The simple truth is that however ‘left populist’ you think you are; no single party can be said to represent the people or even a majority – as distinct from a mere plurality– of the people. Furthermore, the people are not a unitary subject, and therefore cannot have a unitary leadership. This is the importance of Fidel Castro’s insistence to the Latin American Left of a ‘united command’ which brings together the diverse segments of the left by reflecting plurality.
Anyone who knows the history of Syriza and Podemos knows that they are not outcrops of some single party of long-standing but the result of an organic process of convergences of factions.
Had the JVP had a policy of united fronts – within the Southern left and with the Northern left– it would not have been as decisively defeated as it was in its two insurrections, and might have even succeeded in its second attempt. Though it has formed the NPP which has brought some significant success, it is still POLITICALLY sectarian in that it has no political alliances, partnerships, i.e., NO POLITICAL RELATIONSHIPS outside of itself.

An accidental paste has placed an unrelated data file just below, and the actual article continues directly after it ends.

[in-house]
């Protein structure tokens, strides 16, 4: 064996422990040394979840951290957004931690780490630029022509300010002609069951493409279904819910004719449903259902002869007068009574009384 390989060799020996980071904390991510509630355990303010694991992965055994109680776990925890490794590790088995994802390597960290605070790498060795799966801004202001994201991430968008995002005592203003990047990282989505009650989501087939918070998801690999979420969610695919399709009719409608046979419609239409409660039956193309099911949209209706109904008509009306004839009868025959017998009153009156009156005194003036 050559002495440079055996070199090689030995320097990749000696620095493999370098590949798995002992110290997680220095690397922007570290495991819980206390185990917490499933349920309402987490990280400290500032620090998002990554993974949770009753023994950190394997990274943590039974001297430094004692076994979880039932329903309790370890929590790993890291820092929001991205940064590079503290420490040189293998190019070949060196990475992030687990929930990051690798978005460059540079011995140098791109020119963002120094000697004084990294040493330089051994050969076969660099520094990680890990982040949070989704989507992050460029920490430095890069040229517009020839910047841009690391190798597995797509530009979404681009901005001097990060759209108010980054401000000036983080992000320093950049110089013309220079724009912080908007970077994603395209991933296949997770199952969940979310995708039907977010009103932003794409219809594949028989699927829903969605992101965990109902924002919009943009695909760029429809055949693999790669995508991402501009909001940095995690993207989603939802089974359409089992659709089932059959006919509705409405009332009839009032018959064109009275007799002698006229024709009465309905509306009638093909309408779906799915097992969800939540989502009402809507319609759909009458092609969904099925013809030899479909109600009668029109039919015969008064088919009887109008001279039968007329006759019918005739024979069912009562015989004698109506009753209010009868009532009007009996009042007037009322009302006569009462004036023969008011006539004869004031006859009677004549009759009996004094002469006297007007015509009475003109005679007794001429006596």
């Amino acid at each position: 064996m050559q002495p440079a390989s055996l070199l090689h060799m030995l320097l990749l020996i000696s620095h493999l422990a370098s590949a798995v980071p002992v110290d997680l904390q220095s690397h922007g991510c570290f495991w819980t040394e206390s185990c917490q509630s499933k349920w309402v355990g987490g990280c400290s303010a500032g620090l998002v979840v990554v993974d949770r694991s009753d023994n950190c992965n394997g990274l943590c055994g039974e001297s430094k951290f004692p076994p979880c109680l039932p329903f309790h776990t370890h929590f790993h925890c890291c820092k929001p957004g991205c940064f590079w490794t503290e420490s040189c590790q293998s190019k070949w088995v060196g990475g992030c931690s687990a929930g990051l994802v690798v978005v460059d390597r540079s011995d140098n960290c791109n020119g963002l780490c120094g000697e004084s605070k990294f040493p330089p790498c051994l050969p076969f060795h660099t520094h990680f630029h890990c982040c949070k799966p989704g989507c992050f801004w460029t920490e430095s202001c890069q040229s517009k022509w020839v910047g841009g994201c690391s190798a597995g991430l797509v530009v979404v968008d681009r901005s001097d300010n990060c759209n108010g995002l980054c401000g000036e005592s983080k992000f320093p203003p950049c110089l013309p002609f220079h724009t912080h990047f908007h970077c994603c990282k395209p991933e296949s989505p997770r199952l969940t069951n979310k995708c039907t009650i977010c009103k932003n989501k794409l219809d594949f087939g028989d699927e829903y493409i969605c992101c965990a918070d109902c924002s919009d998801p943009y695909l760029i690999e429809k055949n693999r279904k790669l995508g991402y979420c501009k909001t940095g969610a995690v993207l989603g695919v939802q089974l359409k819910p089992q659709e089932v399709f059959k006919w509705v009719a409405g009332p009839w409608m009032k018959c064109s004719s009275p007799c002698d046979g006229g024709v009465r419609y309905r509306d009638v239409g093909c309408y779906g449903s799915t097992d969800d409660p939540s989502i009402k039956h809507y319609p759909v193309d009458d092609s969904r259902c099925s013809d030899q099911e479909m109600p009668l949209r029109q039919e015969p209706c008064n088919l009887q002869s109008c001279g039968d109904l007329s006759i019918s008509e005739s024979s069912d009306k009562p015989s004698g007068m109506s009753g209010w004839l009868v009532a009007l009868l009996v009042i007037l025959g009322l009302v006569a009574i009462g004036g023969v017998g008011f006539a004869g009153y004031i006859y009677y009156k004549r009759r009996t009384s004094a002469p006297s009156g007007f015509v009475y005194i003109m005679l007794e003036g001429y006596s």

I must emphasize that here I am not speaking of a bloc with the SJB, though it is most desirable, to be recommended, and if this were Latin America would definitely be on the agenda of discussion.
Let us speak frankly. The most important phenomenon of recent times (since the victorious end of the war) was the Aragalaya of last year. The JVP, especially its student front the SYU, participated in that massive uprising which dislodged President Gotabaya Rajapaksa, but it played a less decisive role in the Aragalaya than did the FSP and the IUSF which is close to it. This is by no means to say that the FSP led the Aragalaya, but to point out that it played a more decisive role – which included some mistakes– than did the JVP.